On this beautiful fresh morning we come here to ask questions as to why this time has been agendized for 8:00 a.m. today. It’s very strange. But certain things come from despicable people such as Jordan Brandman. He wants to stifle you, Mr. Mayor, from putting items on the agenda that need clarity, that need debate, that need public input. And he wants to stifle you from doing that.

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An interesting aspect of OCCORD calling on the state Attorney General and the OC District Attorney to prosecute all four members of Anaheim City Council for imaginary violations is it puts some members of the OCCORD Board of Directors at political odds with themselves.

OCCORD is the political offspring of UNITE-HERE. Unions provide OCCORD with funding, and at least 40% the radical group’s board of directors consists of union executives and members.

Among those are Ada Briceno, Secretary-Treasurer of UNITE-HERE Local 11; Rick Eiden, the executive vice president of United Food and Commercial Workers Local 324; Rob Penney, organizing director for the United Nurses Associations of California;  Jorge Inestria, UNITE-HERE activist.

In addition to being a director of OCCORD, Eiden is also the president of the Orange County Labor Federation (the OC presence of the AFL-CIO) — which endorsed Jordan Brandman for Anaheim City Council in 2012.  UNITE-HERE is represented on the OCLF board by its president, Tom Walsh (Briceno is UNITE-HERE Local 11’s No. 2).

On its face, you have UCFW President Rick Eiden – in his capacity as an OCCORD Director — calling for the criminal prosecution of an elected official (on absurd legal grounds) whose he officially and materially supported as head of the OC Labor Federation.

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Whenever OCCORD takes some political-policy initiative of some kind, it’s plastered all over the radical left-wing group’s Facebook page. Whether “picketing” Anaheim City Hall or marching to demand immediate citizenship for illegal immigrants, OCCORD isn’t shy about advertising where it stands.

Except for its most recent action: bringing in liberal San Diego enviro lawyer Cory Briggs to cook up some phony accusations that Anaheim Councilmembers Gail Eastman, Kris Murray, Jordan Brandman and Lucille Kring have violated the state’s Political Reform Act and petitioning the state Attorney General and the OC District Attorney to prosecute them for these imaginary crimes.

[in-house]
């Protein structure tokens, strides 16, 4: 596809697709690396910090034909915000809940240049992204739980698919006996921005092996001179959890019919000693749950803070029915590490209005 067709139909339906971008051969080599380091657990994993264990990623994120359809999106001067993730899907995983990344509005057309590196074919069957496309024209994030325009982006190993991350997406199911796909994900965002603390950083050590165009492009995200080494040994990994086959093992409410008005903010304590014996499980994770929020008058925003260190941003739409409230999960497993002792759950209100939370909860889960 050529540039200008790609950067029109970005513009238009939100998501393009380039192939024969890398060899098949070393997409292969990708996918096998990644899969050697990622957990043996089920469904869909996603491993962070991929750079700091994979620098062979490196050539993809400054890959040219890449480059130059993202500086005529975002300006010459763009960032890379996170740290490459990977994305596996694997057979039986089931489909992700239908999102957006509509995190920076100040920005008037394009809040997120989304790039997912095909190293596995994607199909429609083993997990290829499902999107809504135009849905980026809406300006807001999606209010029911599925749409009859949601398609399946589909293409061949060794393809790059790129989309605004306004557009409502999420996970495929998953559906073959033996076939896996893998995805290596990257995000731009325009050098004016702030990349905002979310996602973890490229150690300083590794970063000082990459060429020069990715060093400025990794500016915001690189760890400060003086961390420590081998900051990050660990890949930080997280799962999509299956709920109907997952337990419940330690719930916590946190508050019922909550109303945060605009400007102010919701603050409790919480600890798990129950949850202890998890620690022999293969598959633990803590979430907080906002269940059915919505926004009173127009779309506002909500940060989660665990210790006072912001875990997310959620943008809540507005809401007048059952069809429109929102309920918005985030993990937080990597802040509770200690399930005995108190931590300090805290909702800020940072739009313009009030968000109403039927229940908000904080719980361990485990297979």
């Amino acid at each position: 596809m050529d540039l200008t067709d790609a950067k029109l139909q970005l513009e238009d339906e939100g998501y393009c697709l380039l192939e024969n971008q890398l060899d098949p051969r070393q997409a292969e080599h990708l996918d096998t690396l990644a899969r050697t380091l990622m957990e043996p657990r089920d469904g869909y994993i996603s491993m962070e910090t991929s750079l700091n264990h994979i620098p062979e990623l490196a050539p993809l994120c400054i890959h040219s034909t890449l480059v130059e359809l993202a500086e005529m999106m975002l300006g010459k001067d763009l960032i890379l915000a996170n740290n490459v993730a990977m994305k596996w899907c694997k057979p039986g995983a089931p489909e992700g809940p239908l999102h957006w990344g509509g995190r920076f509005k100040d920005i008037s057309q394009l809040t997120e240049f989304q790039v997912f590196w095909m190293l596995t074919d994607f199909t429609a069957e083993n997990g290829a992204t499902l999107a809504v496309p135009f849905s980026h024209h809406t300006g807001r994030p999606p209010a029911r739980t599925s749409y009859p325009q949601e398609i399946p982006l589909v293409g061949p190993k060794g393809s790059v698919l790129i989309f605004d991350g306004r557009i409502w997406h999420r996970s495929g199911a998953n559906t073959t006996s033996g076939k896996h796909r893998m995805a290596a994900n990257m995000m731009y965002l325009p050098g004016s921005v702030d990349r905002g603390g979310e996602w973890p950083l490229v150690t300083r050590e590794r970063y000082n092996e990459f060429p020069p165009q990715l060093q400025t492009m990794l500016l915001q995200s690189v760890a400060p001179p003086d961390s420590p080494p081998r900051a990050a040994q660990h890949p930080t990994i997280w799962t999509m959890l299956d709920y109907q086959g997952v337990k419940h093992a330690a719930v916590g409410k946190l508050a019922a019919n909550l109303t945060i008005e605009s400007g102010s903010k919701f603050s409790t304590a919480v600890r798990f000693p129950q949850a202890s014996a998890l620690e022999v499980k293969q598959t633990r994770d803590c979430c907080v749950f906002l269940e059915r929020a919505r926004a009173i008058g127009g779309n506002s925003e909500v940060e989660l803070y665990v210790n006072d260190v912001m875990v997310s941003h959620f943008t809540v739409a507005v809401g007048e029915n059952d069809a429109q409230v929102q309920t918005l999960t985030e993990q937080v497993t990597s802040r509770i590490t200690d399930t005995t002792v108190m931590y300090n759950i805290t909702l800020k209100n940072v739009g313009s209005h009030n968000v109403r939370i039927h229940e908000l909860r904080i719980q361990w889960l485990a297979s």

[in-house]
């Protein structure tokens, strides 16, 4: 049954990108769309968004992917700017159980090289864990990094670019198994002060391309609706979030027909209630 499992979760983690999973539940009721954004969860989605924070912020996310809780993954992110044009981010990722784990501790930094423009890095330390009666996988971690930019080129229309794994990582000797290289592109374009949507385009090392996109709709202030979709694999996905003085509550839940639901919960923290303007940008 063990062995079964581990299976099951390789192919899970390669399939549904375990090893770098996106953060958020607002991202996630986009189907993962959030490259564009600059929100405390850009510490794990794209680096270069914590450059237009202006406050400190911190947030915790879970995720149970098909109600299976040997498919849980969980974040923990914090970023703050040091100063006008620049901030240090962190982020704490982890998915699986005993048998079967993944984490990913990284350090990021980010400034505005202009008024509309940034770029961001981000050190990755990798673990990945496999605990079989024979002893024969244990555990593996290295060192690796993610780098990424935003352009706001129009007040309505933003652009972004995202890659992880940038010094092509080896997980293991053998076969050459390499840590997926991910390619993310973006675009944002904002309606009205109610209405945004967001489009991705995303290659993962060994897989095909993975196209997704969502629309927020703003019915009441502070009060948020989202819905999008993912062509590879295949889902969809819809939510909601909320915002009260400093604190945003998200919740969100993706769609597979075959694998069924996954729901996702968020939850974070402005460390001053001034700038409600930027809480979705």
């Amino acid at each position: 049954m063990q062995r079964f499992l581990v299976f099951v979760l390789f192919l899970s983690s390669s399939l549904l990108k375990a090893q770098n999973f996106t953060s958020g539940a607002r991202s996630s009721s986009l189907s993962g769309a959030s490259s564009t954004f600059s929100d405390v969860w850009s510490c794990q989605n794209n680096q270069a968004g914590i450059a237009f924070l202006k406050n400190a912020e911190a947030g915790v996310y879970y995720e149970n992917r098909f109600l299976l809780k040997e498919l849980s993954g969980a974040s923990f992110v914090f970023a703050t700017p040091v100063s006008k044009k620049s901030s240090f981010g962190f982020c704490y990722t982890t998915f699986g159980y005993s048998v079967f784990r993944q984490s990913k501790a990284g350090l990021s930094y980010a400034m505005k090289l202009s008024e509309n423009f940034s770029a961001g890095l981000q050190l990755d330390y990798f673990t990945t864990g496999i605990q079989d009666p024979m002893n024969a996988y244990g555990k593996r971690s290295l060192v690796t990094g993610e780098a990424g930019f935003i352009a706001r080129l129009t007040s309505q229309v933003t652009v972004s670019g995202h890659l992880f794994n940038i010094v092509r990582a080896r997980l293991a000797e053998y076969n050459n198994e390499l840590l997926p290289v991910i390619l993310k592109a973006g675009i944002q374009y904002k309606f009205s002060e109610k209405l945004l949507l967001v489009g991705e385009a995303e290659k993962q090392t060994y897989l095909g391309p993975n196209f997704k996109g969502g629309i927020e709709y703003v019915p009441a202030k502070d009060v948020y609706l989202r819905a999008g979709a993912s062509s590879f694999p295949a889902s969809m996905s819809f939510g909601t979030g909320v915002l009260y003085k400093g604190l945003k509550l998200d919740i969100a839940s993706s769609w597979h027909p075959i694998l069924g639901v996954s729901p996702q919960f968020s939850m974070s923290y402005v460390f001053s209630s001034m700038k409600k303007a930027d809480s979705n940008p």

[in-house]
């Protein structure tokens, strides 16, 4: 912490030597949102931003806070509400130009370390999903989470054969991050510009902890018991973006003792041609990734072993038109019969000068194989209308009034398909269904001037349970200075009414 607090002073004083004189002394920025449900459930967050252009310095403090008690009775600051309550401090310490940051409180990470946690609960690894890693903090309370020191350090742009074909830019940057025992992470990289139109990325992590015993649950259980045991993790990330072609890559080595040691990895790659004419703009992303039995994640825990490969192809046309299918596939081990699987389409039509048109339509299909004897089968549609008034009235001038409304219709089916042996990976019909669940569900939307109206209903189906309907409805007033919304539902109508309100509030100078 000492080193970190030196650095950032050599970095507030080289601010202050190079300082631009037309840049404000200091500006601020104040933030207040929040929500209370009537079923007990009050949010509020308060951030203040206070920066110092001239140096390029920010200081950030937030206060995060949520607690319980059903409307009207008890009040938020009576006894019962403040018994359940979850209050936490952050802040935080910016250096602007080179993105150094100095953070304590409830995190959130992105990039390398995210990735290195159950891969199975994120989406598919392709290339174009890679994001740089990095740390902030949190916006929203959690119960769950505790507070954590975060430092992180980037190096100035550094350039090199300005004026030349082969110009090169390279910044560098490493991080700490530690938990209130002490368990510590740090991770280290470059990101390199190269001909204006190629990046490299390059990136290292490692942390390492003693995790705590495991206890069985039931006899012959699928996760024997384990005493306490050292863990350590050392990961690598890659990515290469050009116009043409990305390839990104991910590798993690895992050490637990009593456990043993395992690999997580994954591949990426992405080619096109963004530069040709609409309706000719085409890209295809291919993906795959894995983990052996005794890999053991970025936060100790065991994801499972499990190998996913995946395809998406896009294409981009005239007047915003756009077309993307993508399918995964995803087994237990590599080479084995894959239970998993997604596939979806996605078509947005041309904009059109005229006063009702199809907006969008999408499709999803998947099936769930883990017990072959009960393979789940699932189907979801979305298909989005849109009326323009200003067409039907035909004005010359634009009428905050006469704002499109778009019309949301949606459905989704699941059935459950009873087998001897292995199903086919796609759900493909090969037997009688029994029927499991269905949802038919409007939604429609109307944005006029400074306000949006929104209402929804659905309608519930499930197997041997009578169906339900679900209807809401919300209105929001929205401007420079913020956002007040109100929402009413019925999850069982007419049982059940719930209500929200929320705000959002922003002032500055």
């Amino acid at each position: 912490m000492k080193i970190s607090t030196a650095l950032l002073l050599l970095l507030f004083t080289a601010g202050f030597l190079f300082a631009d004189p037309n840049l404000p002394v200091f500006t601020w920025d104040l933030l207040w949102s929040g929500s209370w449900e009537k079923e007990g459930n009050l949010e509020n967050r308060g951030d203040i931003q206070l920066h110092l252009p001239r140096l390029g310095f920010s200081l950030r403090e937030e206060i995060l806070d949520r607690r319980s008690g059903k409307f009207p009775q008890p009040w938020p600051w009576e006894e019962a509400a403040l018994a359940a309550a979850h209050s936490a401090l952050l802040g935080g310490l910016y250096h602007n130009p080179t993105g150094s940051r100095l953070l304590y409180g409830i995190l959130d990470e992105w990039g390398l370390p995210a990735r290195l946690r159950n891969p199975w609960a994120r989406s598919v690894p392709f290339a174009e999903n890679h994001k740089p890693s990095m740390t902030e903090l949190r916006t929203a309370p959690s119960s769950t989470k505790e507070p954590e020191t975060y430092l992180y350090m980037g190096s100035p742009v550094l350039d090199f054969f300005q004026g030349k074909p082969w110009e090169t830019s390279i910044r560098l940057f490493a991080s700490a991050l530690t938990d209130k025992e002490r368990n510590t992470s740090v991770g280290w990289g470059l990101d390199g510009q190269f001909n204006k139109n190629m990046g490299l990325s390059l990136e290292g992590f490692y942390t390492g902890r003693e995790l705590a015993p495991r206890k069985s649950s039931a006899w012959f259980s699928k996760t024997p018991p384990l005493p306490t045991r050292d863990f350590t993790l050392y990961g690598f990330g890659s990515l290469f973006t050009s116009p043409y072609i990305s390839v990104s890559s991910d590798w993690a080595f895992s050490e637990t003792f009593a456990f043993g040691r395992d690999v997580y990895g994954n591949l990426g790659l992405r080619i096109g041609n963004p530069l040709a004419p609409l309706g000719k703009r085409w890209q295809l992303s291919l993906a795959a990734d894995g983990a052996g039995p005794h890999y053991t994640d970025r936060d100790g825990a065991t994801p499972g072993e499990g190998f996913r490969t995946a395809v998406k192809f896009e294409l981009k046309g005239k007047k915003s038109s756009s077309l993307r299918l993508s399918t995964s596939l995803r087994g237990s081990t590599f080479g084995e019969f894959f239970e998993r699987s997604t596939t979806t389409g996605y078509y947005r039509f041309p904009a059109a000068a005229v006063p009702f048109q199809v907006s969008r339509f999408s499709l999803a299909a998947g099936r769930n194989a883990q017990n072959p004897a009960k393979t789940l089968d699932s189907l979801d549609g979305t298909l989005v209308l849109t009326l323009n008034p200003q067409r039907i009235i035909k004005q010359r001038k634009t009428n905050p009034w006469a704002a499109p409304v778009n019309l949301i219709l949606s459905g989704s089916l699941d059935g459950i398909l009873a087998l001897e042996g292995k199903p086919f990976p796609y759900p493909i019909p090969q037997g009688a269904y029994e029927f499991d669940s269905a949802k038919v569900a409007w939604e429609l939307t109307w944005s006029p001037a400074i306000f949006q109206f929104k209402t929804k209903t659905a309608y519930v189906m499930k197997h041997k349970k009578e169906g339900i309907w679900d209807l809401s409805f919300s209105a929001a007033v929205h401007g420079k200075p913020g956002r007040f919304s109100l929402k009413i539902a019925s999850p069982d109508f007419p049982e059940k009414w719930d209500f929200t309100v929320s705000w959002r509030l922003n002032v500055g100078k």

OCCORD even went so far as to accuse those councilmembers of selling their votes in exchange for campaign support. OCCORD doesn’t have any evidence…because that is generally the case with false charges.

I guess egging government prosecutors to go after political opponents for non-existent crimes must dovetail into OCCORD’s mission of “bringing together workers, families, and community partners to organize and advocate for good jobs, strong communities, and inclusive democracy in Orange County.”

I’m curious why the lack of public ownership of this “bold” action? Especially if OCCORD leaders really believe there own accusations.

Last night, the Anaheim City Council voted 4-1 against Mayor Tom Tait’s motion to cancel the city’s contract with the Anaheim Chamber of Commerce to administer the Anaheim Enterprise Zone.

The consensus opinion among the four “no” votes was since staff was already working with the Chamber on revising the contract’s scope in light of legislation ending the California Enterprise Zone program, which could entail the agreement evolving into an economic development partnership of the sort the Chamber has historically had with the city – then it made sense to wait for staff to come back to the council with a finished product for consideration.


So I’m reading through this letter from the lefty attorney Cory Briggs, whom OCCORD has dragged in an attempt to get state and county authorities to prosecute everyone on the Anaheim City Council except Mayor Tom Tait, and my first thought is, “Did this Briggs guys actually go to law school?”

I encourage you to read it, because there is no there, there. The allegations by OCCORD and Briggs barely rise to the level of guilt by association. If there were indeed any violations of the Political Reform Act of 1974, Briggs would have specified in his which sections have been transgressed. His omission is telling. Essentially, OCCORD and Briggs are asking state and local prosecutors to go on legal fishing expedition to find something on OCCORD’s political opponents (no wonder local gasbags are delighted with this: all innuendo and no substance – exactly their flavor).

Here’s the text of the letter:

Dear Attorney General Harris and District Attorney Rackauckas: